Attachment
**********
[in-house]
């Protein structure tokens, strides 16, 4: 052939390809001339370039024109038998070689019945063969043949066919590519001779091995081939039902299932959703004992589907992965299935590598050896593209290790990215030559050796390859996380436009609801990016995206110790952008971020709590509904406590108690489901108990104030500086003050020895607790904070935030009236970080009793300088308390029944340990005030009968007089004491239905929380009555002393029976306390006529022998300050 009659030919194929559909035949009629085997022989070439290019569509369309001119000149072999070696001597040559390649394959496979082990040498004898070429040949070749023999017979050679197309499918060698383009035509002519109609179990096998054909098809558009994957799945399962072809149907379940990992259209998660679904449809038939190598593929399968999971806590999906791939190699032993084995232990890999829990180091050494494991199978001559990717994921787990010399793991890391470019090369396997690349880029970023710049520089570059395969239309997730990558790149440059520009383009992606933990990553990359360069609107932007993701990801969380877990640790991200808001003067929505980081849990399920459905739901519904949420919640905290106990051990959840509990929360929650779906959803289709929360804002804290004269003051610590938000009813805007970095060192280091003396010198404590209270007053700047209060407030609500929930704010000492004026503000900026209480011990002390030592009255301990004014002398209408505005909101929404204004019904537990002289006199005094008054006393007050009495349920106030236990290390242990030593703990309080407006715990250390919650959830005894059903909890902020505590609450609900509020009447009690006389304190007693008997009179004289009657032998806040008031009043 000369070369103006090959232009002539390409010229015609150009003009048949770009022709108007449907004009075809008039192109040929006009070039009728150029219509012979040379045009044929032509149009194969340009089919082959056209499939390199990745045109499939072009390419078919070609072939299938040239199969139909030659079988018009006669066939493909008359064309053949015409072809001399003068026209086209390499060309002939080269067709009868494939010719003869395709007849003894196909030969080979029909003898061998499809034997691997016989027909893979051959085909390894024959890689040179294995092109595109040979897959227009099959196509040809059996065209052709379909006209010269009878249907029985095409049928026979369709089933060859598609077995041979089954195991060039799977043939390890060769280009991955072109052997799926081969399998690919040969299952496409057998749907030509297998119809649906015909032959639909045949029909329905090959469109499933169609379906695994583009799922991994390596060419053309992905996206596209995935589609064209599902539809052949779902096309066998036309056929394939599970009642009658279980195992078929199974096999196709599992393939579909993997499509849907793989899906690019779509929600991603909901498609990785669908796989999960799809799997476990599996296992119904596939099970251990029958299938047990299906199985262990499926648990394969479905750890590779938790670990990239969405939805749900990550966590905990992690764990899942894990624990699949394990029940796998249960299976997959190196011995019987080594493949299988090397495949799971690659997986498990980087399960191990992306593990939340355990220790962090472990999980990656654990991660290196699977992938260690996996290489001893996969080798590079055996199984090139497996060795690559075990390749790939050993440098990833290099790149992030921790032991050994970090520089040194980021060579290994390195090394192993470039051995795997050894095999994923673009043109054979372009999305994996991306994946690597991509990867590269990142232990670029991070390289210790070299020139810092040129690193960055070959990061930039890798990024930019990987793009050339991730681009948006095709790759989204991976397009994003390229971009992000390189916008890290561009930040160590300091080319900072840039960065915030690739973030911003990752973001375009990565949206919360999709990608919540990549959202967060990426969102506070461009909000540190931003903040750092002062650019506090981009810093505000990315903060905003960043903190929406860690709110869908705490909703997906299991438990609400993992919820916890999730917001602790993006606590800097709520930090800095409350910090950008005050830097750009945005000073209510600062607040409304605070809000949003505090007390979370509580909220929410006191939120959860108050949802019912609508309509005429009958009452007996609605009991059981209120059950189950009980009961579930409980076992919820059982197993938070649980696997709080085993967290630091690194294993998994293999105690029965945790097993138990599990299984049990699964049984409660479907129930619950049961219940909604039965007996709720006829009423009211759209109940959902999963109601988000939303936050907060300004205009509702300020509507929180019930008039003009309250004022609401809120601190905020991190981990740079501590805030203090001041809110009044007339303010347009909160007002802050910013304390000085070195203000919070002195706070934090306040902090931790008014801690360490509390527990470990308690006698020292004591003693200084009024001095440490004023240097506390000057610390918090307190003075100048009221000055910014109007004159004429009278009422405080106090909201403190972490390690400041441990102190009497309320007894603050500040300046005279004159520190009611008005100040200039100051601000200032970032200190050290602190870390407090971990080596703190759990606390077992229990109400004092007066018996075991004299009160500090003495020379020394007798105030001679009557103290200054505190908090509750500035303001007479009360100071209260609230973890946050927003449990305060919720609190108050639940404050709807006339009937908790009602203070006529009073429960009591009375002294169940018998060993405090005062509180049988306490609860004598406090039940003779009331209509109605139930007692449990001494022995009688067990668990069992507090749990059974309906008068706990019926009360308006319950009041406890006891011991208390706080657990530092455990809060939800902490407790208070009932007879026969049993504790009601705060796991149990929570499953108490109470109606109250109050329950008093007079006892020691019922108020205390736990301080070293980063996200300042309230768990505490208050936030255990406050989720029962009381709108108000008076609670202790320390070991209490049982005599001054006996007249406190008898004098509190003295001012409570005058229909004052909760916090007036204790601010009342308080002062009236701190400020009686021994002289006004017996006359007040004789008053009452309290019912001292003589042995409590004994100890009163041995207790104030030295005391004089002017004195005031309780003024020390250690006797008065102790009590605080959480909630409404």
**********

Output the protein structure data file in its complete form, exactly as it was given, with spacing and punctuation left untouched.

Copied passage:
[in-house]
């Protein structure tokens, strides 16, 4: 052939390809001339370039024109038998070689019945063969043949066919590519001779091995081939039902299932959703004992589907992965299935590598050896593209290790990215030559050796390859996380436009609801990016995206110790952008971020709590509904406590108690489901108990104030500086003050020895607790904070935030009236970080009793300088308390029944340990005030009968007089004491239905929380009555002393029976306390006529022998300050 009659030919194929559909035949009629085997022989070439290019569509369309001119000149072999070696001597040559390649394959496979082990040498004898070429040949070749023999017979050679197309499918060698383009035509002519109609179990096998054909098809558009994957799945399962072809149907379940990992259209998660679904449809038939190598593929399968999971806590999906791939190699032993084995232990890999829990180091050494494991199978001559990717994921787990010399793991890391470019090369396997690349880029970023710049520089570059395969239309997730990558790149440059520009383009992606933990990553990359360069609107932007993701990801969380877990640790991200808001003067929505980081849990399920459905739901519904949420919640905290106990051990959840509990929360929650779906959803289709929360804002804290004269003051610590938000009813805007970095060192280091003396010198404590209270007053700047209060407030609500929930704010000492004026503000900026209480011990002390030592009255301990004014002398209408505005909101929404204004019904537990002289006199005094008054006393007050009495349920106030236990290390242990030593703990309080407006715990250390919650959830005894059903909890902020505590609450609900509020009447009690006389304190007693008997009179004289009657032998806040008031009043 000369070369103006090959232009002539390409010229015609150009003009048949770009022709108007449907004009075809008039192109040929006009070039009728150029219509012979040379045009044929032509149009194969340009089919082959056209499939390199990745045109499939072009390419078919070609072939299938040239199969139909030659079988018009006669066939493909008359064309053949015409072809001399003068026209086209390499060309002939080269067709009868494939010719003869395709007849003894196909030969080979029909003898061998499809034997691997016989027909893979051959085909390894024959890689040179294995092109595109040979897959227009099959196509040809059996065209052709379909006209010269009878249907029985095409049928026979369709089933060859598609077995041979089954195991060039799977043939390890060769280009991955072109052997799926081969399998690919040969299952496409057998749907030509297998119809649906015909032959639909045949029909329905090959469109499933169609379906695994583009799922991994390596060419053309992905996206596209995935589609064209599902539809052949779902096309066998036309056929394939599970009642009658279980195992078929199974096999196709599992393939579909993997499509849907793989899906690019779509929600991603909901498609990785669908796989999960799809799997476990599996296992119904596939099970251990029958299938047990299906199985262990499926648990394969479905750890590779938790670990990239969405939805749900990550966590905990992690764990899942894990624990699949394990029940796998249960299976997959190196011995019987080594493949299988090397495949799971690659997986498990980087399960191990992306593990939340355990220790962090472990999980990656654990991660290196699977992938260690996996290489001893996969080798590079055996199984090139497996060795690559075990390749790939050993440098990833290099790149992030921790032991050994970090520089040194980021060579290994390195090394192993470039051995795997050894095999994923673009043109054979372009999305994996991306994946690597991509990867590269990142232990670029991070390289210790070299020139810092040129690193960055070959990061930039890798990024930019990987793009050339991730681009948006095709790759989204991976397009994003390229971009992000390189916008890290561009930040160590300091080319900072840039960065915030690739973030911003990752973001375009990565949206919360999709990608919540990549959202967060990426969102506070461009909000540190931003903040750092002062650019506090981009810093505000990315903060905003960043903190929406860690709110869908705490909703997906299991438990609400993992919820916890999730917001602790993006606590800097709520930090800095409350910090950008005050830097750009945005000073209510600062607040409304605070809000949003505090007390979370509580909220929410006191939120959860108050949802019912609508309509005429009958009452007996609605009991059981209120059950189950009980009961579930409980076992919820059982197993938070649980696997709080085993967290630091690194294993998994293999105690029965945790097993138990599990299984049990699964049984409660479907129930619950049961219940909604039965007996709720006829009423009211759209109940959902999963109601988000939303936050907060300004205009509702300020509507929180019930008039003009309250004022609401809120601190905020991190981990740079501590805030203090001041809110009044007339303010347009909160007002802050910013304390000085070195203000919070002195706070934090306040902090931790008014801690360490509390527990470990308690006698020292004591003693200084009024001095440490004023240097506390000057610390918090307190003075100048009221000055910014109007004159004429009278009422405080106090909201403190972490390690400041441990102190009497309320007894603050500040300046005279004159520190009611008005100040200039100051601000200032970032200190050290602190870390407090971990080596703190759990606390077992229990109400004092007066018996075991004299009160500090003495020379020394007798105030001679009557103290200054505190908090509750500035303001007479009360100071209260609230973890946050927003449990305060919720609190108050639940404050709807006339009937908790009602203070006529009073429960009591009375002294169940018998060993405090005062509180049988306490609860004598406090039940003779009331209509109605139930007692449990001494022995009688067990668990069992507090749990059974309906008068706990019926009360308006319950009041406890006891011991208390706080657990530092455990809060939800902490407790208070009932007879026969049993504790009601705060796991149990929570499953108490109470109606109250109050329950008093007079006892020691019922108020205390736990301080070293980063996200300042309230768990505490208050936030255990406050989720029962009381709108108000008076609670202790320390070991209490049982005599001054006996007249406190008898004098509190003295001012409570005058229909004052909760916090007036204790601010009342308080002062009236701190400020009686021994002289006004017996006359007040004789008053009452309290019912001292003589042995409590004994100890009163041995207790104030030295005391004089002017004195005031309780003024020390250690006797008065102790009590605080959480909630409404």